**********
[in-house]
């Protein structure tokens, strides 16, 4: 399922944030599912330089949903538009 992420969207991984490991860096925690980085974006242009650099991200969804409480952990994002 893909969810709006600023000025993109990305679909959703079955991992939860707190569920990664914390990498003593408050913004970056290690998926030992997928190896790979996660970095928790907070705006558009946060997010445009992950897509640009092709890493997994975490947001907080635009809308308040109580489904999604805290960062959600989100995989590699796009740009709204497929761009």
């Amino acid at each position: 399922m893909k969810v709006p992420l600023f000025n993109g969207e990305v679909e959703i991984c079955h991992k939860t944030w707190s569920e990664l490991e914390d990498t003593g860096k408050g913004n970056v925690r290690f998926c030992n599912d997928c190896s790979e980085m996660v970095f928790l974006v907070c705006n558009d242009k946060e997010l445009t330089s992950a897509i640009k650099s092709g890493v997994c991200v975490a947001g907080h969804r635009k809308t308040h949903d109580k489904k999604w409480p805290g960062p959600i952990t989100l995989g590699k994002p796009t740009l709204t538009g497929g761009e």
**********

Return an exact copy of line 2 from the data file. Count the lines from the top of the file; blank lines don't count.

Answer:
């Protein structure tokens, strides 16, 4: 399922944030599912330089949903538009 992420969207991984490991860096925690980085974006242009650099991200969804409480952990994002 893909969810709006600023000025993109990305679909959703079955991992939860707190569920990664914390990498003593408050913004970056290690998926030992997928190896790979996660970095928790907070705006558009946060997010445009992950897509640009092709890493997994975490947001907080635009809308308040109580489904999604805290960062959600989100995989590699796009740009709204497929761009």